Harrison debt.jpgOver the past decades and centuries, those concerned with Washington's culture of wastefulness have repeatedly endeavored to enact similar legislation. When confronted with the massive deficits created by the Revolutionary War and subsequent inflation, Thomas Jefferson hoped that contemporary lawmakers would "render the immortal service of introducing this practice not that it is expected that Congress should formally declare such a principle. They wisely enough avoid deciding on abstract questions but they may be induced to keep themselves within its limits." In 1982, the Senate achieved the required two-thirds majority but the amendment was voted down in the House, and in 1995, it passed the House but failed to garner a single vote in the Senate. However, as our nation finds itself approximately $19,900,000,000,000 in debt and American citizens grow increasingly frustrated with the corruption and inefficiency of their government, any concerns about the effects of widespread budget cuts must give way to the imperative of ending our insouciant spending patterns. Perhaps the recognition that the present situation simply cannot continue will provide the impetus necessary to navigate the amendment through the Committee to the House and Senate floors and then the states, finally writing fiscal responsibility into our Constitution.

82 Days In, and the Swamp's as Deep as Ever

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Swamp.pngWhen Donald Trump was elected to the presidency last November, voters were willing to take a chance on a political outsider in the hopes that he might take a stand against endemic corruption and inefficiency of the federal government. However, after eighty-two days, very few of his campaign pledges have actually been honored:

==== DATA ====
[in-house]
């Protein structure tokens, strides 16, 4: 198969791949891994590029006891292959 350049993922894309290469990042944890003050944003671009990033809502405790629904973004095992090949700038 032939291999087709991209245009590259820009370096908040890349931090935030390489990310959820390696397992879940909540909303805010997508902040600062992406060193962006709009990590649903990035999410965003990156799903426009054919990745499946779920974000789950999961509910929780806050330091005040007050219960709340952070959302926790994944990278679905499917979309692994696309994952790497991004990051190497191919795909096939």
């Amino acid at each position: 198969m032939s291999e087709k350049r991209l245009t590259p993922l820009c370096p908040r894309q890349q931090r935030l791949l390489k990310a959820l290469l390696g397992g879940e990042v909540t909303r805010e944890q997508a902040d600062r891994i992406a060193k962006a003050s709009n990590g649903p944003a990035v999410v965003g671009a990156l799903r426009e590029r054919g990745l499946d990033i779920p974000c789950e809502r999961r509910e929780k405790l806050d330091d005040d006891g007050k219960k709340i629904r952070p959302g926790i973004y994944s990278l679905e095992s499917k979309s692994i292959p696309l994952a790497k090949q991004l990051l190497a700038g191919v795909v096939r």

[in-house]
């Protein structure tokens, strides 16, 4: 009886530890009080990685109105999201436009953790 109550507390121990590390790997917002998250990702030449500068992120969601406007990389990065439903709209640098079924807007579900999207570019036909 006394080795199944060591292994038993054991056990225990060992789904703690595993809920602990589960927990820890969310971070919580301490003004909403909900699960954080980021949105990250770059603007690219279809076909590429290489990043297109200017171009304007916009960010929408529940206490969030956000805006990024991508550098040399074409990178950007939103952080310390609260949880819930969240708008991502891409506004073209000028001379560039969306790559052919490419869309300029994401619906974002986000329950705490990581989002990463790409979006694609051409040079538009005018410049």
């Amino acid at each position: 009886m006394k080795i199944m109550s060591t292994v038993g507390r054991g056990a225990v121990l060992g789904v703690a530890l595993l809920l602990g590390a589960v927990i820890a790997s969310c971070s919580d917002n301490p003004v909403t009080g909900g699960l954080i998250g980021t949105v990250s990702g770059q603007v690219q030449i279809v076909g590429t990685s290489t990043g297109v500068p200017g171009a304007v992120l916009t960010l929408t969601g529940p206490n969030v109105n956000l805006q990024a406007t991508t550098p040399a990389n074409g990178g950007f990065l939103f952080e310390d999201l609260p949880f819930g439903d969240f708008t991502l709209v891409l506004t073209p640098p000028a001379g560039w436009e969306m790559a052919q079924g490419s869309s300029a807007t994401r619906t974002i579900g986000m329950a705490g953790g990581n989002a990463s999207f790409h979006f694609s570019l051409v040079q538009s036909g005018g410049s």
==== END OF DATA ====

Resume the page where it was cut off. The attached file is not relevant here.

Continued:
1. The Repeal of Obamacare
After the American Health Care Act debacle, the White House has apparently reached a detente with the rampant oligopoly established by Obamacare. While this inaction may effectively prove a political point - that the current bureaucracy cannot be sustained and will inevitably collapse if left in place - it does nothing to remedy the current situation faced by millions of Americans whose premiums have skyrocketed and who are forced either to pay exorbitant rates to monopolistic insurance providers or go on public assistance. By deciding to do nothing while citizens continue to suffer the consequences, Trump has reneged on one of the most vital planks of his platform.

2. Withholding Funds from Sanctuary Cities
Every year, billions of taxpayer dollars go to fund the municipal governments of so-called "sanctuary cities," which purposefully ignore federal immigration rules in order to harbor illegal immigrants. These localities routinely refuse to punish any crimes committed by illegal entrants into the country, often releasing the perpetrators back into society without requiring any expiation for deeds ranging from drug possession to domestic violence. Trump consistently denounced sanctuary cities throughout the 2016 campaign, but has failed to stem the flow of U.S. dollars to support their defiance of U.S. laws.

3. Condemning China's Currency Manipulation
China's intentional devaluation of the yuan has resulted in sharp trade imbalances which are highly deleterious to U.S. manufacturers and workers, by making Chinese imports cost less in the United States than American exports cost in China. Just today, though, the President has announced that he will not be honoring his promise to officially designate China as a currency manipulator and exert international influence to curb their practices. This will effectively eliminate any chance that domestic industries could begin to compete with cheap foreign labor on the world stage.

4. Build that Wall
This was one of Donald Trump's most iconic commitments: to construct a wall along the Mexican border to deter illegal immigrants. However, the anticipated cost of this project has steadily risen since he took office, and it is becoming increasingly unlikely that it will actually be completed using American labor and at a price that remains lower than the benefits for U.S. citizens. Furthermore, the federal agencies tasked with working out the details of this undertaking have merely proposed a fence of the type already existing - without results - along much of our southern border.